Tomorrow Milan is the stage of the Milan Design Week 2014. Along with iSaloni/Euroluce and for the second year running, EDIT by The Design Junction will take place during the iSaloni until Sunday. EDIT, which launched in April 2013 and attracted 22,000 visitors through the door, will showcase a powerful line-up of awarded and leading international brands.
The exhibition “Where architects live”– 8 exclusive installations, shows where world’s most respected and wanted architects open their private spaces: Shigeru Ban, Mario Bellini, David Chipperfield, Massimiliano and Doriana Fuksas, Zaha Hadid, Marcio Kogan, Daniel Libeskind and BijoyJain/Studio Mumbai. – location: Pavilion 9.
This year’s laureate with the Pritzker Price 2014. Shigeru Ban has been called the ‘architect of the disaster‘ for his innovative contributions to all those situations created by natural disasters both in his country and abroad. In Italy, he designed the theaterin L’Aquila using cardboard and recycled materials derived from his original research on lightweight structures. For visitors to the exhibition ‘Where architects live‘ Shigeru Ban has opened his home in Tokyo and granted an extensive interview with Francesca Molt.
Mario Bellini is an Italian architect and designer. He graduated from the Milan Polytechnic – Faculty of Architecture in 1959 and began working as an architect himself in the early 1960s. He is the winner among others of 8 Compasso d’Oro and prestigious architecture awards including the Medaglia d’Oro conferred on him by the President of the Italian Republic. Like many other Italian architects, his activities range from architecture and urban planning to product and furniture design.
David Chipperfield is a professor of architecture and has lectured in schools around the world. He was also curator of the 13th International Architecture Exhibition of the Venice Biennale. He has won many awards and international prizes and was appointed Commander of the Order of the British Empire in 2004 for services to architecture and awarded the Order of Merit of the Federal Republic of Germany in 2009.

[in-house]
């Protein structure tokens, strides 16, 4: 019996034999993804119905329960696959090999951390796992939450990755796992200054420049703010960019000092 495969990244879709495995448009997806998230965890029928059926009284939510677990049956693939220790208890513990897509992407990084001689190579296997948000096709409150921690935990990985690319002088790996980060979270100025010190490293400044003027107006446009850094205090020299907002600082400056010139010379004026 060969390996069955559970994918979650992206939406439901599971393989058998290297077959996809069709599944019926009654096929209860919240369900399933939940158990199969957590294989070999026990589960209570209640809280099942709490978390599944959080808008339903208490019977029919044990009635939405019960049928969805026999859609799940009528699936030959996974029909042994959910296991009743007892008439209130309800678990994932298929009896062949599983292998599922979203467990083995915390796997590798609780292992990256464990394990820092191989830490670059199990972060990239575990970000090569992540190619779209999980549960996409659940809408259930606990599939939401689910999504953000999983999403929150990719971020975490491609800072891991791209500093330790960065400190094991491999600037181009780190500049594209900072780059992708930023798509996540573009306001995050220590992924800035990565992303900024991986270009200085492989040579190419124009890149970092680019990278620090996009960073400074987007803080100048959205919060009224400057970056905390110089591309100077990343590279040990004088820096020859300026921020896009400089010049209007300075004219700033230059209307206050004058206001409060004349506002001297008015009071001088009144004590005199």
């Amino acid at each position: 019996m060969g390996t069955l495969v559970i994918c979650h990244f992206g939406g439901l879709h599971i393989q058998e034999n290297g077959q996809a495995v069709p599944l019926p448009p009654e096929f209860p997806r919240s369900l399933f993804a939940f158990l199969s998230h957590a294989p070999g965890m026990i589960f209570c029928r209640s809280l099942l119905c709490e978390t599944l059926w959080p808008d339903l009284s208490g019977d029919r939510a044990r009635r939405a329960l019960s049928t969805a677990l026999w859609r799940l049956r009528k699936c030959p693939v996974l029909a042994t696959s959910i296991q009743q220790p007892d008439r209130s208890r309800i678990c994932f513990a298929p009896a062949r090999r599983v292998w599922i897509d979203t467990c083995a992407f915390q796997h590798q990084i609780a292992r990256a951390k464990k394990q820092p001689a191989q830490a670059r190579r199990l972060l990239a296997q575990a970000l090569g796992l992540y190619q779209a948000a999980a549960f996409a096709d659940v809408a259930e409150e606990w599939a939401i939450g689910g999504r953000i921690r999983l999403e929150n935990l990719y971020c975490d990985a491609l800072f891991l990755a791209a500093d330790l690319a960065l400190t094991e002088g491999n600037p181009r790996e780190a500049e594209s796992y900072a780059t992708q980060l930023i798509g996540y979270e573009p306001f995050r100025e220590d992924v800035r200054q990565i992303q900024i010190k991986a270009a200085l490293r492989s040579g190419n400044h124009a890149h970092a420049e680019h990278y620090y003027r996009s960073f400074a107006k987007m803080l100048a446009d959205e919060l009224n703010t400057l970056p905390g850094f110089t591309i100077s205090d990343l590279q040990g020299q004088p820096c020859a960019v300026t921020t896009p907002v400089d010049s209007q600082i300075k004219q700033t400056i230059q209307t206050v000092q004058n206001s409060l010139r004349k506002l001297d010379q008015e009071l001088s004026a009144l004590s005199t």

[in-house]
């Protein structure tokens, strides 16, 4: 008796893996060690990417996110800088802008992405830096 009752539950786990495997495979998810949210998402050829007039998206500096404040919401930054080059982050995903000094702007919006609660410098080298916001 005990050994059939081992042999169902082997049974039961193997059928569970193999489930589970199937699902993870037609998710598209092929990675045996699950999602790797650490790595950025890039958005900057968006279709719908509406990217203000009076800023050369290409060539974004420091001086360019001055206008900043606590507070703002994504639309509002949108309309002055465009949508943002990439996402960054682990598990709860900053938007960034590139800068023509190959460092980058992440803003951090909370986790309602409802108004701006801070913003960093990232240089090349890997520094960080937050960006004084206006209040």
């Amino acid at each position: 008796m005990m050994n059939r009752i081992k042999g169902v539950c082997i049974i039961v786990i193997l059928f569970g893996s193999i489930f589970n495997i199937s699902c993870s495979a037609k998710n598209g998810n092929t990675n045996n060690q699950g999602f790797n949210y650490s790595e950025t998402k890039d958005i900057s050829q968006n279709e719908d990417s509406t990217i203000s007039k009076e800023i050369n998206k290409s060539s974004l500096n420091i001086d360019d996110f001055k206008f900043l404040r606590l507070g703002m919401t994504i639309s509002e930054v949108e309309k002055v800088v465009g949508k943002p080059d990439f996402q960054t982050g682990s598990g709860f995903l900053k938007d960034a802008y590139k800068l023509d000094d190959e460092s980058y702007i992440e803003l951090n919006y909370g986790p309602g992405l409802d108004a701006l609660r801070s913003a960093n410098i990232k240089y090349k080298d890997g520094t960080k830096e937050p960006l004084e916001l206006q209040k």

Brazilian architect Marcio Kogan and his Studio MK27 located São Paulo, Brazil, probably designs the most amazing houses in Brazil. Originally published in Metropolis Magazine as Inside the Homes and Workspaces of 8 Great Architects, this article shows the spaces occupied by some of the best-known architects in the world. Documented for an exhibition that will be featured at the Milan Design Week 2014, the images give a glimpse inside the private worlds of some of our favorite designers.
Doriana e Massimiliano Fuksas
Massimiliano Fuksas, one of the main protagonists of the contemporary architectural scene, has been a visiting professor at many universities and director of the VII International Architecture Exhibition of the Venice Biennale (1998-2000). He is the recipient of several prizes and awards, including the Medal of the Presidency of the Council of Ministers (2012). Along with his wife, Doriana Fuksas, he leads the Studio Fuksas with offices in Rome, Paris and Shenzhen.
Zaha Hadid is an Iraqi-British architect. She received the Pritzker Architecture Prize in 2004—the first woman to do so—and the Stirling Prize in 2010 and 2011. Her buildings are distinctively neofuturistic, characterized by the “powerful, curving forms of her elongated structures” with “multiple perspective points and fragmented geometry to evoke the chaos of modern life”.She is currently professor at the University of Applied Arts Vienna in Austria.
Daniel Libeskind established his first architectural studio in Berlin after winning the competition to build the Jewish Museum. He moved to New York City when he was selected as the master planner for the World Trade Center redevelopment. Many of his projects and buildings have received worldwide acclaim.
Bijoy Jain, founder of Studio Mumbai, has presented his works at the XII Venice Biennale and the Victoria & Albert Museum. His projects are developed with a group of skilled artisans, technicians and draftspersons through careful consideration of the environment using traditional building techniques and simple materials.